It turns out that the Picasso Museum, which was robbed of a sketchbook during a reception recently, was due to be closed while being renovated. The closure was delayed for a few months when the theft occurred. Naturally, upgrading security was high on the list of renovations. After all, Picasso is by far the most-stolen artist. Also, there have been a rash of museum thefts in France over the last few years. Bloomberg‘s Farah Nayeri reports:
The Picasso Museum is closing Aug. 23 for a 20 million euro ($28 million) overhaul to make way for more visitors and upgrade security equipment and wiring. It’s one of several French arts institutions to have been robbed or vandalized recently. As global museums accommodate ever bigger crowds, protecting their collections becomes increasingly tough.
In August 2007, masked and armed thieves broke into the Musee des Beaux Arts in Nice and stole a Monet, a Sisley and two Brueghel paintings. They were arrested in Marseille 10 months later trying to sell the works, which were found in a van.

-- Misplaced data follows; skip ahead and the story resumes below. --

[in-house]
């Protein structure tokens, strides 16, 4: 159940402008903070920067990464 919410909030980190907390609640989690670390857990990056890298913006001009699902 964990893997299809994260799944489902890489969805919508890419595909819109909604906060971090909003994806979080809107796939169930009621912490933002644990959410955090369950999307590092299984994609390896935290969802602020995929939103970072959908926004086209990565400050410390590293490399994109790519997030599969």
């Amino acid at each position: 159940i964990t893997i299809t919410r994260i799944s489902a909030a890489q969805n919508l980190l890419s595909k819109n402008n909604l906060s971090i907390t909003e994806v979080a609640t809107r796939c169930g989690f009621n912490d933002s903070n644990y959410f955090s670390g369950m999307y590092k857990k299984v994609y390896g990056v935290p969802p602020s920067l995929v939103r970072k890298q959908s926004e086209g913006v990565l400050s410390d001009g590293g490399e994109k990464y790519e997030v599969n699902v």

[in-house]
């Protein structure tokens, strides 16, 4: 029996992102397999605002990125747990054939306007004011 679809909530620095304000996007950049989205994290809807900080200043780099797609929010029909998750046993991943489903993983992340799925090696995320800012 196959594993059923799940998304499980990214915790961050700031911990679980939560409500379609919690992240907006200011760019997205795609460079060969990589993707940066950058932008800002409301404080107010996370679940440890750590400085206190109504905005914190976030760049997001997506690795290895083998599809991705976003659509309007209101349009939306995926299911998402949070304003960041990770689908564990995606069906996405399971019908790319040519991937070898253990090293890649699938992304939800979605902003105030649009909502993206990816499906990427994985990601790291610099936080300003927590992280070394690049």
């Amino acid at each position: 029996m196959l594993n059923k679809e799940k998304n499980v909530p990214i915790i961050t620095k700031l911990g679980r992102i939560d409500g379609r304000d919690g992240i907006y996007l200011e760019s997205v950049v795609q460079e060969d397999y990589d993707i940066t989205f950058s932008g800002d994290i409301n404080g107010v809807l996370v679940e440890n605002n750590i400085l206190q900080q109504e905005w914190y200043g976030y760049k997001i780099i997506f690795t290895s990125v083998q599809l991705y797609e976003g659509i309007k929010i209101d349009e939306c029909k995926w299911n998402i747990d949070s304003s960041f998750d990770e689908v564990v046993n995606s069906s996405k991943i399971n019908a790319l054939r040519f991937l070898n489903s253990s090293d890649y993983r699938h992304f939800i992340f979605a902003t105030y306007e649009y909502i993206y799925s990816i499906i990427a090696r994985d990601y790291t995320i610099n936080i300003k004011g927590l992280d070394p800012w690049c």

In October 2007, five people broke into the Musee d’Orsay around midnight. One of them punched a Monet picture, “Le Pont d’Argenteuil” (1874), causing a 10-centimeter (four-inch) rip in the canvas. The five were later found thanks to video images. […]
“Had the museum closed three months earlier, as was originally planned, we wouldn’t have had this problem,” says Serge Leroux, head of museum security at the Culture Ministry’s museums division, who explained that administrative issues delayed closure. “If you’re going to put in video cameras and redo the alarm system, you have to run cables through, and that can’t happen without the museum shutting its doors.”